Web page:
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I was reading Wired’s article, The Good Enough Revolution: When Cheap and Simple Is Just Fine, specifically regarding the popular Flip video recorder, and I couldn’t help but think, “we’re going to eat those guys for lunch”.
When I say “we”, I mean system-on-chip vendors like Texas Instruments, Qualcomm, Freescale, Samsung, etc. Likewise when I say “those guys” I refer to any device maker whose product overlaps with the smartphone roadmap.
What does the smartphone roadmap look like? Increased multimedia applications, more and more wireless standards supported and tons of new and exciting sensors that no one has ever considered before.
Some day you might plug your phone into your TV to play HD content. Or you might use your phone to open your garage door remotely, instead of using that silly little device that you leave inside your car clipped to your visor. And dedicated sensing devices like heart rate monitors, sport watches, bike computers and pedometers? No good reason a phone couldn’t replace those either. Home automation solutions have always suffered from terrible user interfaces. I think that the beautiful device you carry around with you in your pocket solves this problem.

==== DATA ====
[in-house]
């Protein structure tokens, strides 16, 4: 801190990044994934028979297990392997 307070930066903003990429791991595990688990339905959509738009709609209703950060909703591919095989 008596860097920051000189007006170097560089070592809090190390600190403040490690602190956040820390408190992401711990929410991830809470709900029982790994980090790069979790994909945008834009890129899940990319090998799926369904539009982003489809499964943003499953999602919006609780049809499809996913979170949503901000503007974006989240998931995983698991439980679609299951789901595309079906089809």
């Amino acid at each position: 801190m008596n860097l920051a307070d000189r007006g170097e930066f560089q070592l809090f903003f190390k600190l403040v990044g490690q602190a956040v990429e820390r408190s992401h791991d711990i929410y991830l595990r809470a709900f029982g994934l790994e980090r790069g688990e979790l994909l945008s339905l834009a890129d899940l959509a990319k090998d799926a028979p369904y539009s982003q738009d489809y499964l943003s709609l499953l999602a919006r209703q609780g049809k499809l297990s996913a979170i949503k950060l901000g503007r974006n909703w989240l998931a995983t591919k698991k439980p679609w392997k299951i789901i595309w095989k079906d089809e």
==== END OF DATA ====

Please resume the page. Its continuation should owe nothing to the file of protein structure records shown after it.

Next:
Its 2009 and we’ve already got chips available for purchase that can record and playback 720p video. In a phone. That you already carry with you.
This is the often-talked about Convergence Device(tm). So my question is, what other devices will be gobbled up by the ever-expanding capabilities of smart phones?
I see a future where the peripheral device, or last-mile device still exists. It will communicate with your phone wirelessly, allowing your smartphone to do all of the heavy data processing and presentation on your beautiful touch screen. But a dedicated device that tries to do the whole thing? Forget about. The convergence device is going to eat your lunch.